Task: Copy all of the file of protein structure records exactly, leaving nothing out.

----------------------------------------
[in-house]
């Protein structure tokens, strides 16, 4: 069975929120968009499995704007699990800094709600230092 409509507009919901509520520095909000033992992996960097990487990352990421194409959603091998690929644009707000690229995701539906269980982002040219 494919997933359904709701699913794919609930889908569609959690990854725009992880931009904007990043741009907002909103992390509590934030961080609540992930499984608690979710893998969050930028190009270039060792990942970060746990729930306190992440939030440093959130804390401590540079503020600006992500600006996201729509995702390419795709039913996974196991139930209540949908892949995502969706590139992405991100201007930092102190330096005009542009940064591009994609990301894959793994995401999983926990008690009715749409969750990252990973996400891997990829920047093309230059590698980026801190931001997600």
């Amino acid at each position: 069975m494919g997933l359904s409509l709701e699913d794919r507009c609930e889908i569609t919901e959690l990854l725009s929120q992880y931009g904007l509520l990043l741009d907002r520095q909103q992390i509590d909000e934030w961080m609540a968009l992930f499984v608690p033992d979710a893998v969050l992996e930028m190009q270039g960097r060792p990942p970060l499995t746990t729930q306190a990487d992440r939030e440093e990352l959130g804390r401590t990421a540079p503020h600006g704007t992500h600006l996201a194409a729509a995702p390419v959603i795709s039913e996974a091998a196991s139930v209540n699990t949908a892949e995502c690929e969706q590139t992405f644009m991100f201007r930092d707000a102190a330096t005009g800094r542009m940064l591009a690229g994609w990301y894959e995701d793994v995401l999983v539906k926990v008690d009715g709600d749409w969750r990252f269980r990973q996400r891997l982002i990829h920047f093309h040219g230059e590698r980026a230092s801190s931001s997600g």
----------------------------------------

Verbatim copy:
[in-house]
């Protein structure tokens, strides 16, 4: 069975929120968009499995704007699990800094709600230092 409509507009919901509520520095909000033992992996960097990487990352990421194409959603091998690929644009707000690229995701539906269980982002040219 494919997933359904709701699913794919609930889908569609959690990854725009992880931009904007990043741009907002909103992390509590934030961080609540992930499984608690979710893998969050930028190009270039060792990942970060746990729930306190992440939030440093959130804390401590540079503020600006992500600006996201729509995702390419795709039913996974196991139930209540949908892949995502969706590139992405991100201007930092102190330096005009542009940064591009994609990301894959793994995401999983926990008690009715749409969750990252990973996400891997990829920047093309230059590698980026801190931001997600």
């Amino acid at each position: 069975m494919g997933l359904s409509l709701e699913d794919r507009c609930e889908i569609t919901e959690l990854l725009s929120q992880y931009g904007l509520l990043l741009d907002r520095q909103q992390i509590d909000e934030w961080m609540a968009l992930f499984v608690p033992d979710a893998v969050l992996e930028m190009q270039g960097r060792p990942p970060l499995t746990t729930q306190a990487d992440r939030e440093e990352l959130g804390r401590t990421a540079p503020h600006g704007t992500h600006l996201a194409a729509a995702p390419v959603i795709s039913e996974a091998a196991s139930v209540n699990t949908a892949e995502c690929e969706q590139t992405f644009m991100f201007r930092d707000a102190a330096t005009g800094r542009m940064l591009a690229g994609w990301y894959e995701d793994v995401l999983v539906k926990v008690d009715g709600d749409w969750r990252f269980r990973q996400r891997l982002i990829h920047f093309h040219g230059e590698r980026a230092s801190s931001s997600g």